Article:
From the Heart of the Earth: Executive Director's Message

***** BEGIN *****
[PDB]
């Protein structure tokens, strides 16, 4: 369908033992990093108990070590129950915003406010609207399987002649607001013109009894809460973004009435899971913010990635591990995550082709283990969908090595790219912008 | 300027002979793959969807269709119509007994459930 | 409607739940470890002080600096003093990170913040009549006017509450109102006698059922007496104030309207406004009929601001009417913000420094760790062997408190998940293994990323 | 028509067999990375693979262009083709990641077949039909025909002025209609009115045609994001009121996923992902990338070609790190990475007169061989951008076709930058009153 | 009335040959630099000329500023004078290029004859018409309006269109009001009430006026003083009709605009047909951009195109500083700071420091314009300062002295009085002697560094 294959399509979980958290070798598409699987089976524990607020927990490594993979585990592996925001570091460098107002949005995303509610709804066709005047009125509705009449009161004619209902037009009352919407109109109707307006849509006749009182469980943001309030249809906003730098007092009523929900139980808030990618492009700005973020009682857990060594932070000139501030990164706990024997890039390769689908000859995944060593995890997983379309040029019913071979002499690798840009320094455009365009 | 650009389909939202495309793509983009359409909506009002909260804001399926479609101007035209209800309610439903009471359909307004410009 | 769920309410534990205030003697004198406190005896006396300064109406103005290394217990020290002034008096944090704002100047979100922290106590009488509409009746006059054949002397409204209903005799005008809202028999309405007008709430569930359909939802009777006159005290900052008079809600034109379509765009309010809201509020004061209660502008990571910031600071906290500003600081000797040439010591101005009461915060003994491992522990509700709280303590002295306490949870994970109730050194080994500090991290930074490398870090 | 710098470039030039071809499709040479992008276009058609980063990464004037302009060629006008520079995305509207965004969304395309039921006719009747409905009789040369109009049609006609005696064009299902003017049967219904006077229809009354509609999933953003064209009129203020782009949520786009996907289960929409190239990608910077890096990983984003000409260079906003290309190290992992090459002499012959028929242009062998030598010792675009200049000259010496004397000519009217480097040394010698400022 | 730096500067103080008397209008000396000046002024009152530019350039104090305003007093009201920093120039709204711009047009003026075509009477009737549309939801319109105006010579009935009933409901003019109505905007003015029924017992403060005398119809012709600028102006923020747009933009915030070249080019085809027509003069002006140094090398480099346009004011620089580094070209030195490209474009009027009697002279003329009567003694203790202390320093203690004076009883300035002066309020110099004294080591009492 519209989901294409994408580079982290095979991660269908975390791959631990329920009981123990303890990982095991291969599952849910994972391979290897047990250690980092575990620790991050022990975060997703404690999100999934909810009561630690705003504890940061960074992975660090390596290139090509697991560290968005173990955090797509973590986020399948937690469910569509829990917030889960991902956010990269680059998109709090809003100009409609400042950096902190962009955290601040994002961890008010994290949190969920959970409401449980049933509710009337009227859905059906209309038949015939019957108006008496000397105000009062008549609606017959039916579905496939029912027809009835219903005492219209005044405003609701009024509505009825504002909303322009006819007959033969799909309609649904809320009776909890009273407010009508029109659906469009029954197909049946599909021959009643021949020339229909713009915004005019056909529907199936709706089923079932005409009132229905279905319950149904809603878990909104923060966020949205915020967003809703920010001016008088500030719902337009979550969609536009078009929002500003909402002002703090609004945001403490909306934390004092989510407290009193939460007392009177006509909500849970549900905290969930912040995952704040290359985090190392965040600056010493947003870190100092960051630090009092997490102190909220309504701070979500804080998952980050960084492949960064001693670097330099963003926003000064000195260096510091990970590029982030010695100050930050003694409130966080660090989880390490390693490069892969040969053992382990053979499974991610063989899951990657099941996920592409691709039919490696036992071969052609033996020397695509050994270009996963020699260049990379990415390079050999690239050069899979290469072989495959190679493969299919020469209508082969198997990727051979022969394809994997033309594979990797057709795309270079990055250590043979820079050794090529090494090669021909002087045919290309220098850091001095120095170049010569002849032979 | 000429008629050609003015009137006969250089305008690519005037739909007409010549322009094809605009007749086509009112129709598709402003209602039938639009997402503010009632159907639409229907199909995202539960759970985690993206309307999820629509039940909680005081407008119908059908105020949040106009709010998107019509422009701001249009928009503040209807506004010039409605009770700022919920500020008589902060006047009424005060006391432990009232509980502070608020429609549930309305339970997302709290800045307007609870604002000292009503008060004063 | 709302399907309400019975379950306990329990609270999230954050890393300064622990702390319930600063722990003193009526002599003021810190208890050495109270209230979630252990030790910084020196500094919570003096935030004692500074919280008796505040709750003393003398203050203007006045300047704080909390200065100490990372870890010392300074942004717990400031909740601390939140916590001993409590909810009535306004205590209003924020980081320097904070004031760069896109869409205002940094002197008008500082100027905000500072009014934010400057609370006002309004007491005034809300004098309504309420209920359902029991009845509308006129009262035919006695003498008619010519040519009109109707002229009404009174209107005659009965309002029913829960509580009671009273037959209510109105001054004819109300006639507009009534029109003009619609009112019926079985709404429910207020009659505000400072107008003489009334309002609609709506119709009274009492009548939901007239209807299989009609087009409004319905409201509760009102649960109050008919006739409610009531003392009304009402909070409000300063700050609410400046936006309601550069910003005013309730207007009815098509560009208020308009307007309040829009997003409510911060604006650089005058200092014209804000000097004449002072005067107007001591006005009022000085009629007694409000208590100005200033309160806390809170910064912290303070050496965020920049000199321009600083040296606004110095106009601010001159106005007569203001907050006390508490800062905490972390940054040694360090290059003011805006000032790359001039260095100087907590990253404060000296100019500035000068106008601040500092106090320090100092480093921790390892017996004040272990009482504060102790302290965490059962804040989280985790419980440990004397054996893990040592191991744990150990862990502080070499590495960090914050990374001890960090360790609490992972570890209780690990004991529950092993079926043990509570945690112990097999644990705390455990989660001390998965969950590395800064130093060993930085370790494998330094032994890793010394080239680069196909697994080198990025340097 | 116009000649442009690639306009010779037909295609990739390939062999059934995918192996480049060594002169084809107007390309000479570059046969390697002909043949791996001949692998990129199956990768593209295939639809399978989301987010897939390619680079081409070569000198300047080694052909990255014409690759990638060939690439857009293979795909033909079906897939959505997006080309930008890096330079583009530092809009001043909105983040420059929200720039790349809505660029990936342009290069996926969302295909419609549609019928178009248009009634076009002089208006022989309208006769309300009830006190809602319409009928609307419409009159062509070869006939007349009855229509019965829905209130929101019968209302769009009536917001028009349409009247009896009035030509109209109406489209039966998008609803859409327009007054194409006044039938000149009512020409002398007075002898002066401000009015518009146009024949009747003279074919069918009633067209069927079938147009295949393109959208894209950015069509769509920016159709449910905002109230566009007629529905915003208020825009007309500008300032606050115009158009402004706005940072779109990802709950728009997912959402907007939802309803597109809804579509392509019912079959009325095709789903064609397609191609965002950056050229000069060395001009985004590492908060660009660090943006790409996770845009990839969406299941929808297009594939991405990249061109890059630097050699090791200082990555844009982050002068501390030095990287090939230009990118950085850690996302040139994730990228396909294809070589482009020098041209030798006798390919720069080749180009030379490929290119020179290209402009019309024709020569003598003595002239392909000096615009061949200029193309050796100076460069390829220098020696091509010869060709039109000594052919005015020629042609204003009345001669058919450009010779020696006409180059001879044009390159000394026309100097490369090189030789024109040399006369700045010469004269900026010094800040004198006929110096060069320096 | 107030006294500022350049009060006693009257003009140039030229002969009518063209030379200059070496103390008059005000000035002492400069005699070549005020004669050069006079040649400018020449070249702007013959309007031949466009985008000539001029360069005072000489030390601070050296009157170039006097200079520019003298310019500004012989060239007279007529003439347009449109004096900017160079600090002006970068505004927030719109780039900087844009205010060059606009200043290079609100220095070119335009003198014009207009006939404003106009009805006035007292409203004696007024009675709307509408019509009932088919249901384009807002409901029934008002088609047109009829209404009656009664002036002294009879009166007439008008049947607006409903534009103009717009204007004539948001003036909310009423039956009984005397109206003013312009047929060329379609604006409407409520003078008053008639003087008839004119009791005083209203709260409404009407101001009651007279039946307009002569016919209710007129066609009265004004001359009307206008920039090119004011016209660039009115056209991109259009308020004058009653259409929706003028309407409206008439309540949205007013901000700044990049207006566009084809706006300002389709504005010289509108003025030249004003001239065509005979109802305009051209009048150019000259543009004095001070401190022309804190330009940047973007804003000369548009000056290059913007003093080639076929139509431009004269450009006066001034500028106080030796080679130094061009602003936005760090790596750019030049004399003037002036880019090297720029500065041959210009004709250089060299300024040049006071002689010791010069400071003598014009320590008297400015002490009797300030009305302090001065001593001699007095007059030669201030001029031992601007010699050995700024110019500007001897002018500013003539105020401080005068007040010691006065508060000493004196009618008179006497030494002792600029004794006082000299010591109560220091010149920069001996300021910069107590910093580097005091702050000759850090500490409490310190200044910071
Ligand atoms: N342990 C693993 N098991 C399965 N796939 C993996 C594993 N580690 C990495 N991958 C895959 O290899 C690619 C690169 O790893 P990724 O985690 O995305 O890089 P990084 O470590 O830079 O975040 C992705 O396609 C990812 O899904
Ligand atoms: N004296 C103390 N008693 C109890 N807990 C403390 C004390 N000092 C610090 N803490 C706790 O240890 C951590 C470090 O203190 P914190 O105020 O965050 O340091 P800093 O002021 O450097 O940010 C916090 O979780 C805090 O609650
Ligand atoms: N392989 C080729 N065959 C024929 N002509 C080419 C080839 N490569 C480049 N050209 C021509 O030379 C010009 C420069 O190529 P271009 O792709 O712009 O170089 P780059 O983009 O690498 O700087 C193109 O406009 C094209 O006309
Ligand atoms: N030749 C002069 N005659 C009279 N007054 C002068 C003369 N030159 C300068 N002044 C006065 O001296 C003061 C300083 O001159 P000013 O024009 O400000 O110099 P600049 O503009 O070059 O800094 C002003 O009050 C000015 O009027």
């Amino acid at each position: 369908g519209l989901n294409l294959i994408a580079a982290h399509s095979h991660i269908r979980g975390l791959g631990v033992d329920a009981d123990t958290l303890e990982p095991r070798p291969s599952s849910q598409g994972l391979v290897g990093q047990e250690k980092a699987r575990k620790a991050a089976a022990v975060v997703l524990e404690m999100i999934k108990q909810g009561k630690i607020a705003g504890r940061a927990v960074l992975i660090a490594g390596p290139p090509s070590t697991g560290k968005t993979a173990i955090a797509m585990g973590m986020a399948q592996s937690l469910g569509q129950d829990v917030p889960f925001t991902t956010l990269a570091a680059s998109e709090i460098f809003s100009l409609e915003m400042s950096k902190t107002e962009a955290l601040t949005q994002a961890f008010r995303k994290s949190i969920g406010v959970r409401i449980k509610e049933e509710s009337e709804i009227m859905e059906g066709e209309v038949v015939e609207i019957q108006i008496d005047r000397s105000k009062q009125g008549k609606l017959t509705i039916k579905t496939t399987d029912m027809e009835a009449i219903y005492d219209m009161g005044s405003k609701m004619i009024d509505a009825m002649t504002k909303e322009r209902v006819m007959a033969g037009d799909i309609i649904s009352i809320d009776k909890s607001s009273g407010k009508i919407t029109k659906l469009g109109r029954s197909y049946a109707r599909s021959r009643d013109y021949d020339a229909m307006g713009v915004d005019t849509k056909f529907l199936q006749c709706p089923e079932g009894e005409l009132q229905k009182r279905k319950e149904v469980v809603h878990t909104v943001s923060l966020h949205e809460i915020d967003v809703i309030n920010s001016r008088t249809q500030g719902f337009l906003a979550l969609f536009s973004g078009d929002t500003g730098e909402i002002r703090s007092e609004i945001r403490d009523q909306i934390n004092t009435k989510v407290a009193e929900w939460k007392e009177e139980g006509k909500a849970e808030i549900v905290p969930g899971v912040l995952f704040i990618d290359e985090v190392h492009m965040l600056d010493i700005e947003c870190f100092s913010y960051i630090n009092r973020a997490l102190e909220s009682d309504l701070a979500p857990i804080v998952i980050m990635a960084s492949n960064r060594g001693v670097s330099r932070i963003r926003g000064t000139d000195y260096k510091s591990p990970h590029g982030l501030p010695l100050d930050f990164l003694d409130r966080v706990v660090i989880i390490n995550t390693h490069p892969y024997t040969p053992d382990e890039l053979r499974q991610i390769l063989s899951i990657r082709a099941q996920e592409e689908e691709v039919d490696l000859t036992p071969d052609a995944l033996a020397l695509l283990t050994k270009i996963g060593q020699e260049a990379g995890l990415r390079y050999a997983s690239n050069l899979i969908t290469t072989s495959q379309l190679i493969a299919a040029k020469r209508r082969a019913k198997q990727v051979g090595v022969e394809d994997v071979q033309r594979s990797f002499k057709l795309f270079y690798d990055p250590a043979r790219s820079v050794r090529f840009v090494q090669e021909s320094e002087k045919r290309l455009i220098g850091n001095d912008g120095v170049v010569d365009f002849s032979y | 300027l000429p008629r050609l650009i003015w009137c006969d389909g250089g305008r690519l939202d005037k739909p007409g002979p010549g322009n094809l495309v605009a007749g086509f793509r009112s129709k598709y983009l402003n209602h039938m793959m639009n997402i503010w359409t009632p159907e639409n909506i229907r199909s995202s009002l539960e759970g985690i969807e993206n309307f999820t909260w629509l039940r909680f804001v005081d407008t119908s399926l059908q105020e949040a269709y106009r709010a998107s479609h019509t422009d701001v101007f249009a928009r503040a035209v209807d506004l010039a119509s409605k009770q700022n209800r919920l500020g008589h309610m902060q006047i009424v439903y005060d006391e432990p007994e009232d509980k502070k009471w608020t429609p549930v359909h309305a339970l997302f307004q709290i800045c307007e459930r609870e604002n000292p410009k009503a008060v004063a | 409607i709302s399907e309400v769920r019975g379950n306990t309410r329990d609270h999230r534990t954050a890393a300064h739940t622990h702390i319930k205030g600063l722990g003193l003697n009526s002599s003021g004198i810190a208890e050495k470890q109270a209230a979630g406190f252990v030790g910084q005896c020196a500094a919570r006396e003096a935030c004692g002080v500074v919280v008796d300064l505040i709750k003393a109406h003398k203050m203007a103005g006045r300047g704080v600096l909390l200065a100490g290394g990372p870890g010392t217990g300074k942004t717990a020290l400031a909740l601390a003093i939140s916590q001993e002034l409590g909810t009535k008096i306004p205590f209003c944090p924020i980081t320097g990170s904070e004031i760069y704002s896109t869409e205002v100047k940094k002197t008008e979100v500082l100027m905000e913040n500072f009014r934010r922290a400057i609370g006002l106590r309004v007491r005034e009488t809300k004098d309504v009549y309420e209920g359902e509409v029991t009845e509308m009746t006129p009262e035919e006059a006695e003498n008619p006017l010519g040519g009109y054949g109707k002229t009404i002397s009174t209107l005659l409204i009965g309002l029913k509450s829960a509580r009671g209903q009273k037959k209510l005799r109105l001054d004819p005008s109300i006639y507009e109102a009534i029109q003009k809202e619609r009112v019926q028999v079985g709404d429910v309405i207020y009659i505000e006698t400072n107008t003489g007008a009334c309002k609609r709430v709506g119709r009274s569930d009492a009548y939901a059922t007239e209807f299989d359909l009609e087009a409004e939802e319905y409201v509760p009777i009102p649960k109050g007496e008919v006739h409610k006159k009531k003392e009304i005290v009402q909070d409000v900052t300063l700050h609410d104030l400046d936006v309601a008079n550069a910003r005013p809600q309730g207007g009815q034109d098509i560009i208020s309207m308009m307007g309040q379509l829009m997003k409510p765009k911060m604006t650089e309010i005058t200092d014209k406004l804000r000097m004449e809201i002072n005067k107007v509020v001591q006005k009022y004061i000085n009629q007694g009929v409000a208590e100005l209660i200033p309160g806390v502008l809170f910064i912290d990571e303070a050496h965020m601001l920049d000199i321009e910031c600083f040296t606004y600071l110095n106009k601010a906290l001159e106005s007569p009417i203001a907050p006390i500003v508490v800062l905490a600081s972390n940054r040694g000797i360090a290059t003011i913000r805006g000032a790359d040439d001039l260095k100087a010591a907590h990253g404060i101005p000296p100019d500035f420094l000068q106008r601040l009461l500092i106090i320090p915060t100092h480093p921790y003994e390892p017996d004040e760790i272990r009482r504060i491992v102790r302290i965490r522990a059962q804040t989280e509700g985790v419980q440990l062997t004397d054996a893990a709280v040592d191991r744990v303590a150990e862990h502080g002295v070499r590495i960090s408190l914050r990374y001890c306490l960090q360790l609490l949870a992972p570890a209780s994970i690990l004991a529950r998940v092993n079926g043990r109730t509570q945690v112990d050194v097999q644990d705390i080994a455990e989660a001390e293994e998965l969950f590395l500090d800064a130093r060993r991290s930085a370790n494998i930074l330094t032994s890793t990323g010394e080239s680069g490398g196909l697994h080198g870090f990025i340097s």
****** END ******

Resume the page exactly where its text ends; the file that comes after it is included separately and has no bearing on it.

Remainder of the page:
As Indigenous people, we recognize the spiritual significance of the Kogi people and their call to honor and protect Mother Earth through our own spiritual and cultural traditions. “From the heart of the earth” are powerful words imbued with deep spiritual understanding in the Kogi language and worldview. The power of these words encompasses all existence, all relations, and when spoken from the “guardians of the heart of the world” they remind us of who we are and our responsibilities as human beings in a deeply profound way. We are respectful and grateful for the Kogi Mamos who offer meditation, prayer, songs, and ritual offerings that protect and nurture all creation on our collective behalf. Several of the articles highlighted here reflect the importance of stories and acts of remembering our sacred connections and responsibilities. Atossa Soltani and Evelyn Arce reflect on their visit to the Kogi people; Leonard Little Finger tells about his ancestors’ sacred journeys to a site where “Mother Earth breathes” and the ritual ceremonial preparation needed; Kaimana Barcase tells of the voyaging journey of the Hawaiian Hokule’a’ as an understanding of the “direct connection as humans to the health of the land and the sea” and the ritual preparation needed. We are reminded that our traditional languages embody spiritual teachings and complex meanings evolving since time immemorial and bring to life the power of words. Yet, around the world we struggle to sustain our languages, our cultural traditions, and our sacred lands. Our “language healers” are working to revitalize and sustain traditional Indigenous languages that are disappearing at an unprecedented rate. As Richard Grounds says, “Our heritage languages, our original languages are probably the most critical markers of the health of our communities in terms of our cultural wellbeing. And that relates to understanding who we are, that relates to understanding what our place is in the world…the fullness of that understanding comes with language.” Our struggles to protect sacred lands from development and resource extraction are immense, yet we are resilient and strong in the fight. In this issue of the CSQ alone we can see how the struggles for cultural survival and Indigenous rights span the globe from Tibet to East Turkestan to Colombia to the United States, Hawai’i, Guatemala, Peru, and many, many more places. Across the globe we see the next generations beginning to lead us forward, and we encourage and support them. As we connect our present to the future, it is our responsibility to assure our children have a world to inherit. So as we increasingly call attention to climate change, we must make the connections and heed what the Kogi and other spiritual leaders are telling us. It is not about science, it is not about economic development, it is not about declarations and policies; in the Indigenous world, at the heart, it is about what it means to be a human being connected and in the right relationship to all livings things animate and inanimate. In Solidarity, Suzanne Benally Executive Director Cultural Survival

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